What’s wrong with German wine labelling

Many people complain about German wine classification being too complicated, placing too much emphasis on must weight as an indicator of quality, and confusing punters with the introduction of inferior bereiche and grosslagen with misleading names.

To me the text on a traditional label for a prädikatswein is a model of clarity.  Here’s one I’ve been drinking a lot of recently: 2000 Brauneberger Juffer Riesling Kabinett.  The information traditionally comes in the same order

  1. Vintage (2000)
  2. Village (Brauneberg)
  3. Vineyard (Juffer)
  4. Grape variety (Riesling)
  5. Prädikat (Kabinett)

Somewhere on the label there will also be the region, in this case Mosel-Saar-Ruwer, which gives some indication of the style to expect, and of course the producer – here it is Weingut Fritz Becker Erben.

If a German wine is dry or medium dry, the label will usually indicate this with the EU defined words trocken or halbtrocken respectively.  Though you may also find the word feinherb used, which is not controlled by the EU, but roughly means the same as halbtrocken.  Otherwise you can pretty safely assume the wine will be sweet, with the prädikat giving some indication of the level of sweetness.  And finally, as a special treat for wine geeks, there will be an ID unique to the particular bottling.  My wine is AP Nr 2 577 015 5 01.

So what is the problem? You have all the key information.   French labels are sometimes criticised for omitting the grape variety and level of sweetness, but that is rarely an issue with German wines.

I suppose having a smattering of German helps a lot.  For example you need to realise that Brauneberger means “from Brauneberg”, and you sometimes also see something like 2000er, meaning “of the 2000 vintage”.  And some of the vineyard names are awfully long and complicated looking.  But they are just names – take them one syllable at a time.  It may well be my geeky scientific mentality coming through, but I really like the orderliness of German labels.  It reflects the strict word order rules in German grammar.

Of course, if you do treat the prädikat as a mark of quality, you are likely to come a cropper at some point or other.  As with all wines, the best indicators of quality are vineyard and producer, and you have that information too.  I simply take the prädikat as an indicator of style.  As such, perhaps it would be useful if there were maximum as well as minimum must sugar levels specified for each one, but even so it provides useful information.

On the issue of grosslagen, as I see it they should be treated like the any other specified vineyard.  Some vineyards are better than others and of course you have to know which are the good and bad ones to make sense of the information.  There’s Google, and plenty of references books, to help you out. And of course price is also usually a pretty good indicator.  If you see a cheap wine with Niersteiner on the bottle, do you really expect it to be from one of Nierstein’s top vineyards?   In that sense it is no better or worse than Burgundy.  The most serious charge against bereiche and grosslagen is that they allow a respectable village name to be applied to vines that may be grown beyond the limits of the village.  Again, I am reminded of Burgundy.  No one seems to get upset, for example, about the name of Beaune being applied to wines from a number of different villages in the southern part of the Côte d’Or.  Not to mention the way several villages on the Côte d’Or managed to acquire the names of their finest vineyard leading to, for example, the name Montrachet featuring in the appellations of village level wines from two different villages.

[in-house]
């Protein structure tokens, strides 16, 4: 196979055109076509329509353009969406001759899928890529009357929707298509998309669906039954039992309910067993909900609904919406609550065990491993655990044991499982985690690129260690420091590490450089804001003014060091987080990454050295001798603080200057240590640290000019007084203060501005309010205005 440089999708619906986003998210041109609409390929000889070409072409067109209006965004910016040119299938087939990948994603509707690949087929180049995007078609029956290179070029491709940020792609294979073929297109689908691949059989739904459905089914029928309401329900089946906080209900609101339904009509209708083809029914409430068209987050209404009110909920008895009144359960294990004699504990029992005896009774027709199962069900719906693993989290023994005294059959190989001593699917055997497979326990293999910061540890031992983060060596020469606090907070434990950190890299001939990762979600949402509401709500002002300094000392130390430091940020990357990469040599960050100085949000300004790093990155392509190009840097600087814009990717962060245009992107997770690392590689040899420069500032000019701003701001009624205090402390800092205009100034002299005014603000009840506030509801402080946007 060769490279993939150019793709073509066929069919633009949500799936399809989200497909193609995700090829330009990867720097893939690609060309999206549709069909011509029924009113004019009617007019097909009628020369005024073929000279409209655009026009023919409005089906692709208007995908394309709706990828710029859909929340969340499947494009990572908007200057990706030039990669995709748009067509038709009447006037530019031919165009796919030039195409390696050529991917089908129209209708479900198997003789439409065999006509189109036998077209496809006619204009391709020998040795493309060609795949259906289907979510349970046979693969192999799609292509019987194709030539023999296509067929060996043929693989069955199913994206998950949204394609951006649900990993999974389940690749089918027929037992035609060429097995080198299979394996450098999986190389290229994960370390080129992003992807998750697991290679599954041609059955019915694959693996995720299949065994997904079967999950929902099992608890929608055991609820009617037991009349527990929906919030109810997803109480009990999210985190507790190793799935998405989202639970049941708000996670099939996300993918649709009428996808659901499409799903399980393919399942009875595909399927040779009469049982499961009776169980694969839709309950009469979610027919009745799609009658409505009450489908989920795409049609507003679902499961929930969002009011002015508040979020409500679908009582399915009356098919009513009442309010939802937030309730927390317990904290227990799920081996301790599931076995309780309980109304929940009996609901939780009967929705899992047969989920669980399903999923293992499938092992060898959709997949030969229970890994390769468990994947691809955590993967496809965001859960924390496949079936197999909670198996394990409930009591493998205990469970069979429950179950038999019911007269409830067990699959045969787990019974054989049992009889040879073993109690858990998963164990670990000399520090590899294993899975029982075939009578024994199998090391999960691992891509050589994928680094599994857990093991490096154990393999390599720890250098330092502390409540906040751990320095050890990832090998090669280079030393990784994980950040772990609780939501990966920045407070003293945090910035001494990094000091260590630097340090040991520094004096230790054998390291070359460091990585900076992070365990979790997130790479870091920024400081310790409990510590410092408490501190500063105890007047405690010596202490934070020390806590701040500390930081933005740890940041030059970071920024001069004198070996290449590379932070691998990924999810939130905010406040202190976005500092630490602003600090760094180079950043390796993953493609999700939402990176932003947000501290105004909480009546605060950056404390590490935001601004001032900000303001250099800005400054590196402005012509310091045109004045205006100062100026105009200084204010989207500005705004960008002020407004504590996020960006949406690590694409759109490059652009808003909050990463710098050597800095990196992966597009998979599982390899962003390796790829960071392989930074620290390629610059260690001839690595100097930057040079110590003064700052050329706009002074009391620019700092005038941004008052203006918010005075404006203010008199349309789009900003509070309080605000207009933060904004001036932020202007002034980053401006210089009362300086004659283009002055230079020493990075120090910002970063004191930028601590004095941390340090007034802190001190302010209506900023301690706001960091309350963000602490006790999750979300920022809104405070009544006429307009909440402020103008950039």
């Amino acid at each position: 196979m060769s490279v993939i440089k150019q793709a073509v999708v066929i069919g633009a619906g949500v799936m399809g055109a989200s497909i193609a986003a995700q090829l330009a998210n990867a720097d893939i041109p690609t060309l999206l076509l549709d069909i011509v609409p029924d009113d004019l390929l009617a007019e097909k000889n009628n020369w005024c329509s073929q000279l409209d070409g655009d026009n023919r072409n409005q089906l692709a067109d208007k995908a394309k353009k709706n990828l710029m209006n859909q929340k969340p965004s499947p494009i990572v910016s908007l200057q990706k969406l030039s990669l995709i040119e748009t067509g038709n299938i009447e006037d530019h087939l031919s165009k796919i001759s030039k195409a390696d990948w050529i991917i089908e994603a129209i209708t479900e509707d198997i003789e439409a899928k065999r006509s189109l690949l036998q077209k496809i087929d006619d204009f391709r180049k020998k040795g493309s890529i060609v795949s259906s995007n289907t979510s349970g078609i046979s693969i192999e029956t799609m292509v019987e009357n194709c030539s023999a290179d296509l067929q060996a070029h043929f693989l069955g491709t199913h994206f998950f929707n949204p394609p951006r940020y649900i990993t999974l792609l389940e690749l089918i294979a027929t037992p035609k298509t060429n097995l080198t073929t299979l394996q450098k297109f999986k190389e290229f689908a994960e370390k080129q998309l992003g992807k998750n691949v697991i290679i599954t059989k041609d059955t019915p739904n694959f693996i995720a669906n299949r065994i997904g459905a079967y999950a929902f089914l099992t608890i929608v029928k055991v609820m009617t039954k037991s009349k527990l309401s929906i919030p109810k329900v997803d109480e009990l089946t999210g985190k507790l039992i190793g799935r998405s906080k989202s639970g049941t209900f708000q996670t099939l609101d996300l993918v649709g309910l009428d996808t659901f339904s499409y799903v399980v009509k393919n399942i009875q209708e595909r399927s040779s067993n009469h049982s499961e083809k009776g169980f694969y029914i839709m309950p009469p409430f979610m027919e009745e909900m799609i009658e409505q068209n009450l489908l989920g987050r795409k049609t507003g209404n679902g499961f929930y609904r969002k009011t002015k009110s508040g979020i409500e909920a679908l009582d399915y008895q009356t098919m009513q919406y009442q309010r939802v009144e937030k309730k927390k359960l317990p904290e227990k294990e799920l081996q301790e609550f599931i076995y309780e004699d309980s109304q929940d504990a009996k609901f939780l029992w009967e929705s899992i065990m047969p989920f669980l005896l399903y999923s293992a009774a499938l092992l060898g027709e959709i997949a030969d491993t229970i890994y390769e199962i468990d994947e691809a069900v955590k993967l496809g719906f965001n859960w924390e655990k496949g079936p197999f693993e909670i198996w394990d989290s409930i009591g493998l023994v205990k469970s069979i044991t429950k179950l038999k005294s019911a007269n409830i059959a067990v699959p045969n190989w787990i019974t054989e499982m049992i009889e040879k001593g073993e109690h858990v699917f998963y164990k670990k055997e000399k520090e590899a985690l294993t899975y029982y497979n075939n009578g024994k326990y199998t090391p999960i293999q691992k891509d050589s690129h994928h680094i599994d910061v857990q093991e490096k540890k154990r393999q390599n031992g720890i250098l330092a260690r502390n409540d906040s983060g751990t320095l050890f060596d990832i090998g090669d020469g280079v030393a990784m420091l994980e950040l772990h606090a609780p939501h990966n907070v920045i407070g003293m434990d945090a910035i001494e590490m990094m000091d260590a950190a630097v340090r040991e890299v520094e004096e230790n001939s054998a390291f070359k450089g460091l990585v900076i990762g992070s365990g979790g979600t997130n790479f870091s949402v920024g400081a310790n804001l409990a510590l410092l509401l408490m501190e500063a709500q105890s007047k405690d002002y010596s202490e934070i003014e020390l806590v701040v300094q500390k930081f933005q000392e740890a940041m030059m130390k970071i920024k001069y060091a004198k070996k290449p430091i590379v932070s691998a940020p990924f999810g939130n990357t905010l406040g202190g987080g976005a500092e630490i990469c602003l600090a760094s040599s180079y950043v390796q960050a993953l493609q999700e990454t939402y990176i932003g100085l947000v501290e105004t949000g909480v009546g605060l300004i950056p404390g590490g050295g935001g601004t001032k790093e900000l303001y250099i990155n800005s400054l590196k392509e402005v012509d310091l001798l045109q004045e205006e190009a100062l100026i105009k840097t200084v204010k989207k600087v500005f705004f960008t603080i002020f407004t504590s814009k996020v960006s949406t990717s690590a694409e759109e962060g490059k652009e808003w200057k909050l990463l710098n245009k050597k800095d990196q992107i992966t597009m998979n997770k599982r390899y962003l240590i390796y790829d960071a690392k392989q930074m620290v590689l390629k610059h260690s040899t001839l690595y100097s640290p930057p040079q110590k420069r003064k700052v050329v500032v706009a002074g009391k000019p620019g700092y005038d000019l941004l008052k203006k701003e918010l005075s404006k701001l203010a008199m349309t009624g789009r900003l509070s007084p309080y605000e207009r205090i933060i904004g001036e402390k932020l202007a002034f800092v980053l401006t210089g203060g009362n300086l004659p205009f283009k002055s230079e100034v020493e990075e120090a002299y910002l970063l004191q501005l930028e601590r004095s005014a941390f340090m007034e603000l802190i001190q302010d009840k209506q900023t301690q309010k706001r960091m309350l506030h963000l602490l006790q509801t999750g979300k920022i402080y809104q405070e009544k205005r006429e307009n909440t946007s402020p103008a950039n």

So as you can perhaps now guess, I don’t think there is a lot wrong with German wine labelling.

Or at least there wasn’t.  But I find the more recent attempts to give recognition to good quality dry wines unhelpful.  How many people really understand what a Grosses Gewächs is?  And if they do, could they explain how it differs from Erstes Gewächs and Erste Lage?  I have just read an article on the subject in The World of Fine Wine and I’m damned if I can without referring back to the article.  There is also a modern trend to simplify labels by omitting information, or using a simplified front label and relegating detail to the back of the bottle.  I also find this unhelpful, as removing context makes it more difficult to work out what the remaining words refer to.  Is that word the village or the vineyard?  Or maybe it is simply a made up brand name?

Anyway, what about this  2000 Brauneberger Juffer Riesling Kabinett from Weingut Fritz Becker Erben?  This year I bought a case of it from Cambridge Wine Merchants for the princely sum of £6.50 a bottle, and I am currently in the process of trying to clear them out of their last remaining bottles, but they may have a few left by the time you read this.  £6.50 for a 10 year old wine!  I believe there is some bottle variation, the less good bottles being less intense and a bit tired, but the better ones are beautiful.  A light crisp wine, with apple and lime aromas, a fair whack of petrol, and sweetness in excellent balance with the acidity.  Not a great wine by any means, but very enjoyable if you like that sort of thing.  Some bottles maybe should have been drunk a few years ago, but the better ones are in my opinion spot on now and just about merit ****.

Author: Steve Slatcher

Wine enthusiast

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